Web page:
What is diabetes?
- Type 1 diabetes affects the body’s ability to produce insulin. Doctors usually diagnose in childhood, although it can occur in adults also. The hormone insulin is vital to helping the body utilize blood sugar. Without enough insulin, the extra blood sugar can damage the body. According to the American Diabetes Association, 1.25 million U.S. children and adults have type 1 diabetes.
- Type 2 diabetes affects the body’s ability to use insulin properly. Unlike people with type 1 diabetes, people with type 2 diabetes make insulin. However, either they don’t make enough to keep up with rising blood sugar levels or their body isn’t able to use the insulin effectively. Doctors associate type 2 diabetes with lifestyle-related factors like obesity.
- Gestational diabetes is a condition that causes women to have very high blood sugar levels during pregnancy. This condition is typically temporary.
Having risk factors does not mean that someone will get diabetes.
Doctors don’t know the exact cause of type 1 diabetes.
Family history of type 1 diabetes is considered a risk factor. According to the American Diabetes Association:
- If a man has type 1 diabetes, his child has a 1 in 17 chance of developing type 1 diabetes.
- If a woman has type 1 diabetes:
- her child has a 1 in 25 chance of developing type 1 diabetes — if the child is born when the woman is younger than 25.
- her child has a 1 in 100 chance of developing type 1 diabetes — if the child is born when the woman is 25 or older.
- If both parents have type 1 diabetes, their child has between a 1 in 10 and 1 in 4 chance of developing type 1 diabetes.
Having a parent with type 2 diabetes also increases diabetes risk. Because diabetes is often related to lifestyle choices, parents may pass on poor health habits to their children in addition to a genetic predisposition. This increases their children’s risk for getting types 2 diabetes.
People of certain ethnicities are also at higher risk for type 2 diabetes. These include:
- Native Americans
- Pacific Islanders
- Hispanic Americans
Women have an increased risk for gestational diabetes if they have a close family member who has diabetes.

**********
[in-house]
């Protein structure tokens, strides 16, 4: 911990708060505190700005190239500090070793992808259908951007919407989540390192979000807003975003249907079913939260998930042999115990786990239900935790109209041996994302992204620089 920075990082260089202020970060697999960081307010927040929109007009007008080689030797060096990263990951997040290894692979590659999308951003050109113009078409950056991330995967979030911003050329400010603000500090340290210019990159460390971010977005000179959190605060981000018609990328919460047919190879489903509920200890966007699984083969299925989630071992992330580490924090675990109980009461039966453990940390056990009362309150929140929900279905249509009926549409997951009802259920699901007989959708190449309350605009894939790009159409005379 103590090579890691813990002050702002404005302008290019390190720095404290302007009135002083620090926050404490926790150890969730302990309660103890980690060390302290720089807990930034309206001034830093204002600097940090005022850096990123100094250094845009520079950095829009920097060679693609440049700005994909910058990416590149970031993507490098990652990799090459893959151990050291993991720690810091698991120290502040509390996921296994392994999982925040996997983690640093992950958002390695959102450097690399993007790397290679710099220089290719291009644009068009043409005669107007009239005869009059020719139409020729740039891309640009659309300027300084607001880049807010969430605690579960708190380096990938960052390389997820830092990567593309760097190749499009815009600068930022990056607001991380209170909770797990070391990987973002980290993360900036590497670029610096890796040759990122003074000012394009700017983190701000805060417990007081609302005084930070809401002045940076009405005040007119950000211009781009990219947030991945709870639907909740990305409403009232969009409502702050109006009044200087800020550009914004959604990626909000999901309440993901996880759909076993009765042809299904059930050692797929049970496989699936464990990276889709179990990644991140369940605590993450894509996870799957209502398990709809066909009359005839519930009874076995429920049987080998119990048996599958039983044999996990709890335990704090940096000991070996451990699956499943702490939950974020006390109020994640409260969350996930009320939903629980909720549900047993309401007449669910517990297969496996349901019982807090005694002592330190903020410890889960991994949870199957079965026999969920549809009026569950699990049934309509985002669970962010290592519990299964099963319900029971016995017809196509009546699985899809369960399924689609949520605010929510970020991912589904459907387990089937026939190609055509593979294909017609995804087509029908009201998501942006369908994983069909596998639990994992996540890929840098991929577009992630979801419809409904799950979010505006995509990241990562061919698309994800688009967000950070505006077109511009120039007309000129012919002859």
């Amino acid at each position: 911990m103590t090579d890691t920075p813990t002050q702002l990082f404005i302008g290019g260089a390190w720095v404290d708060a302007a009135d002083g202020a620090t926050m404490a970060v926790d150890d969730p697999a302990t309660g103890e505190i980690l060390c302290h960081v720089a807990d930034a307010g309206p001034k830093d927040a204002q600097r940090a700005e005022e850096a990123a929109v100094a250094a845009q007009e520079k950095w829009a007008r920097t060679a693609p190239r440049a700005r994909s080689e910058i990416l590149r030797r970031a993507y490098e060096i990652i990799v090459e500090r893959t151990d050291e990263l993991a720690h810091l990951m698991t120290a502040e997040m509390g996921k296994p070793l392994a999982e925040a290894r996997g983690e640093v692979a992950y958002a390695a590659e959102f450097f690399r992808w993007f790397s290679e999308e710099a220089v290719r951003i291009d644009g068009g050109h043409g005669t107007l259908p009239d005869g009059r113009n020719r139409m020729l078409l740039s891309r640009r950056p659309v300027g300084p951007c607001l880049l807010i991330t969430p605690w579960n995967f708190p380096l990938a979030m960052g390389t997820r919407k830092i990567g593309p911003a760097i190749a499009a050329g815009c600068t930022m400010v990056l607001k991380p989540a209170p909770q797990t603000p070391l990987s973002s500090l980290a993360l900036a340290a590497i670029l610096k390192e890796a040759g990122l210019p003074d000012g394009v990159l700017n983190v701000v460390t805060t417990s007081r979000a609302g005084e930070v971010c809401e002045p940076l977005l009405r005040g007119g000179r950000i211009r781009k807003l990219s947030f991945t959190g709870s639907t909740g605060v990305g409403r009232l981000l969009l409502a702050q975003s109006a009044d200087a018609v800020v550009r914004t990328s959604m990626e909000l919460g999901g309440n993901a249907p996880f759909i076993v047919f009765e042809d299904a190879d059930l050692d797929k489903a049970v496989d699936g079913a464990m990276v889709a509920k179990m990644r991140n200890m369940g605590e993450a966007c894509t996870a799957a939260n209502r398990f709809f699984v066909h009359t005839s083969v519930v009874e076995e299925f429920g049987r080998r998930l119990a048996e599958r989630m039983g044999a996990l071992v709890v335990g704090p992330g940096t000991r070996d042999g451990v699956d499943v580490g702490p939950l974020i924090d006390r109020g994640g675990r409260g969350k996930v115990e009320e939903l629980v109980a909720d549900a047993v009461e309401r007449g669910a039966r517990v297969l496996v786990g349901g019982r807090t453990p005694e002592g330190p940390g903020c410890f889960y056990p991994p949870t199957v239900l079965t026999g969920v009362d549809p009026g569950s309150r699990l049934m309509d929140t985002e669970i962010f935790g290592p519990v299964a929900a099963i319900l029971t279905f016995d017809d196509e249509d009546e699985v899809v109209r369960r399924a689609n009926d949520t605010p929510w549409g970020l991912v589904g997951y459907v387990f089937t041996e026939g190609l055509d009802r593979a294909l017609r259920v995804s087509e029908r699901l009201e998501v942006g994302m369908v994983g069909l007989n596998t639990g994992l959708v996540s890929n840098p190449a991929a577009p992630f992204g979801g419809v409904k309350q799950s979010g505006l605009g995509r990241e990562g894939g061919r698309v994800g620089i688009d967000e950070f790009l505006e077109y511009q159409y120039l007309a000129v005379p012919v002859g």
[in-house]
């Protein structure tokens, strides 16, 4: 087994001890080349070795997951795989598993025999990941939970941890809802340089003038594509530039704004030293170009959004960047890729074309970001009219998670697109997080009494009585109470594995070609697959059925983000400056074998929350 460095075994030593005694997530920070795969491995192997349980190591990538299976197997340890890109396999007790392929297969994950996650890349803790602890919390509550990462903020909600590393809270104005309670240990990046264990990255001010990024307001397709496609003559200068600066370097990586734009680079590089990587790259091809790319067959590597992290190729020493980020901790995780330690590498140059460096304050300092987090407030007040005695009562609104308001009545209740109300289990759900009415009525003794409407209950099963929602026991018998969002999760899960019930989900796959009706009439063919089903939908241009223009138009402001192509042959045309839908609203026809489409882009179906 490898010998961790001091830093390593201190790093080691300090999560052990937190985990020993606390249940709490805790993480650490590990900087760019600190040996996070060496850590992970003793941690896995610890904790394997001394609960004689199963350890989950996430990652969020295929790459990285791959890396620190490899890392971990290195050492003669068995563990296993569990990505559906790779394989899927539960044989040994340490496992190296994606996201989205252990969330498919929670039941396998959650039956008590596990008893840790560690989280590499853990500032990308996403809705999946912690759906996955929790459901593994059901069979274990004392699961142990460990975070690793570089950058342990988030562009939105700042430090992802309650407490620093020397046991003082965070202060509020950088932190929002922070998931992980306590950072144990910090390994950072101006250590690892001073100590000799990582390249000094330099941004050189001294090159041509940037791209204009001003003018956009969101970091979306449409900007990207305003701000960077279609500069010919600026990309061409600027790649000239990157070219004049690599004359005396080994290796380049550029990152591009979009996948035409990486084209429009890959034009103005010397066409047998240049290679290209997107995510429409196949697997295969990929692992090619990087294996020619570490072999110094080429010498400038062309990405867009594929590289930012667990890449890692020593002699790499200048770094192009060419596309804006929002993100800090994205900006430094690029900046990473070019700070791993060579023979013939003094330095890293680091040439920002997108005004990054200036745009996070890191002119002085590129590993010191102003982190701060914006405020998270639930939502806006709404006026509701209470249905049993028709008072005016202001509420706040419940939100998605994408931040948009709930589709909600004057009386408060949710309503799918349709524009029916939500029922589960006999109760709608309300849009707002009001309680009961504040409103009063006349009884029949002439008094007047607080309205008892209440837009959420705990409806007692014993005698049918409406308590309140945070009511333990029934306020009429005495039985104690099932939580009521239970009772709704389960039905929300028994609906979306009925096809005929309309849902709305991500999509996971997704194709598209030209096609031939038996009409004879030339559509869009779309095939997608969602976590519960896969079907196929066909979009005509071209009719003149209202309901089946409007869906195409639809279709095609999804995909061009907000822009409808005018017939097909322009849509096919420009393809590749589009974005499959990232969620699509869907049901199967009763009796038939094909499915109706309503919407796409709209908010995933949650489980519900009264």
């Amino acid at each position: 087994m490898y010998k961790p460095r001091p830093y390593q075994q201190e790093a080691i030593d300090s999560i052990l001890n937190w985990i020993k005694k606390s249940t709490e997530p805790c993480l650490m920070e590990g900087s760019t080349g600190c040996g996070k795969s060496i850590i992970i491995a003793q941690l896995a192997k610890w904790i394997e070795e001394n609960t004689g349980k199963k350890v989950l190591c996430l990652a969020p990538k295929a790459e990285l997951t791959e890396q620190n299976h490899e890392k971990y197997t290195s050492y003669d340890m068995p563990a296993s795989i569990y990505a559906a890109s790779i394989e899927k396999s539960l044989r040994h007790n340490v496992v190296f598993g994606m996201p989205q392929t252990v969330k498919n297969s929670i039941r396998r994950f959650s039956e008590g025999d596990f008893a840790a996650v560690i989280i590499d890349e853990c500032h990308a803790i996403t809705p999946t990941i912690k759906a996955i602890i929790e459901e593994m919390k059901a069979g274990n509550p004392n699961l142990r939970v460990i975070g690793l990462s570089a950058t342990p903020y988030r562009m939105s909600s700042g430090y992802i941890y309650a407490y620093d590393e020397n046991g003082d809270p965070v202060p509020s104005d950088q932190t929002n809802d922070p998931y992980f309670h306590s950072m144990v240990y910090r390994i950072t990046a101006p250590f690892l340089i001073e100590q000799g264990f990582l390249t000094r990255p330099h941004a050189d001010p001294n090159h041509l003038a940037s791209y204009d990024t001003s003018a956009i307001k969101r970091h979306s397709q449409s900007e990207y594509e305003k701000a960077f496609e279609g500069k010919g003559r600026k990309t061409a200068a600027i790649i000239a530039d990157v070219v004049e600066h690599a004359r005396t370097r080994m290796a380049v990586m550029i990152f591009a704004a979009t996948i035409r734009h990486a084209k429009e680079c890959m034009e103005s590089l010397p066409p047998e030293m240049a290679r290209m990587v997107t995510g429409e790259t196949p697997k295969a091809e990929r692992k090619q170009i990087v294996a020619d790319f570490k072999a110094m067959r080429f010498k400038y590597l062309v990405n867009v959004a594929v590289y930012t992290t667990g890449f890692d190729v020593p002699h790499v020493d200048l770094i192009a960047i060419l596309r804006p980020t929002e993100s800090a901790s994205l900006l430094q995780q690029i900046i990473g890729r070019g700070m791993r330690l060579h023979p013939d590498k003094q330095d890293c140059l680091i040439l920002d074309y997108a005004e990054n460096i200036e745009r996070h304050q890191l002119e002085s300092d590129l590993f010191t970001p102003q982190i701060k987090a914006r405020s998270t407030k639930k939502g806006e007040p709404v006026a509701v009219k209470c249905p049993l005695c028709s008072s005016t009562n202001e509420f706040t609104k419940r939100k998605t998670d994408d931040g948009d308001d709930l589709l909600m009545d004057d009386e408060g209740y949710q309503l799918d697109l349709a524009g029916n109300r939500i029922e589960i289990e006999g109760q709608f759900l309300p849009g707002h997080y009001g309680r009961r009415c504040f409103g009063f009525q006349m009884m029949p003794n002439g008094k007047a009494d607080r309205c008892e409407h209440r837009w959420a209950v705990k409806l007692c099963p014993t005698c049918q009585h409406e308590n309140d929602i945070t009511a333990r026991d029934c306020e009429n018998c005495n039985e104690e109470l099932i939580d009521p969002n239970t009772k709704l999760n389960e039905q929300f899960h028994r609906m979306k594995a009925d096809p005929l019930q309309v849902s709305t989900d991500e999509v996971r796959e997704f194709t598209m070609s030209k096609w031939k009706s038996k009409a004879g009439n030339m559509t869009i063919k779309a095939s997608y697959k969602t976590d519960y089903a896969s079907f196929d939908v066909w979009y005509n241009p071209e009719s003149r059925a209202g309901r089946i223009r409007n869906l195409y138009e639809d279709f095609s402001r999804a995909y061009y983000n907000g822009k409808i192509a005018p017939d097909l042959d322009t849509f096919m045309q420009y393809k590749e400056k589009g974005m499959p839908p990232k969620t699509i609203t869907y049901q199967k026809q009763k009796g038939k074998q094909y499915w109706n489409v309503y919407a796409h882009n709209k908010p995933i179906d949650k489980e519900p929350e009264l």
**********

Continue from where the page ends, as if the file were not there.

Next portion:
Having a virus (type unknown) at an early age may trigger type 1 diabetes in some individuals.
People are also more likely to have type 1 diabetes if they live in a cold climate. Doctors also diagnose people with type 1 diabetes in the winter more often than the summer.
Several studies suggest that air pollution might also put you at an increased risk of developing diabetes.
For type 1 diabetes, it’s unclear if there are any lifestyle related risk factors.
Type 2 diabetes is often lifestyle-related. Lifestyle factors that increase risk include:
- physical inactivity
- unhealthy diet
According to the American Academy of Family Physicians, obesity is the single greatest risk factor for type 2 diabetes.
People are also more likely to experience type 2 diabetes if they have the following conditions:
- acanthosis nigricans, a skin condition that makes the skin appear darker than usual
- hypertension (high blood pressure) greater than 130/80 mm Hg
- high cholesterol
- polycystic ovary syndrome (PCOS)
- prediabetes or blood sugar levels that are higher than normal, but not at diabetes levels
- triglyceride levels that are 250 or greater
Women with gestational diabetes who give birth to a baby weighing 9 pounds or more are at greater risk for developing type 2 diabetes.
People are more likely to get diabetes as they age. According to the American Diabetes Association, an estimated 25 percent of United States citizens age 65 and older have diabetes.
A common misconception about diabetes is that vaccines cause diabetes. According to the National Centre for Immunisation Reseach & Surveillance, there is no evidence to support this claim.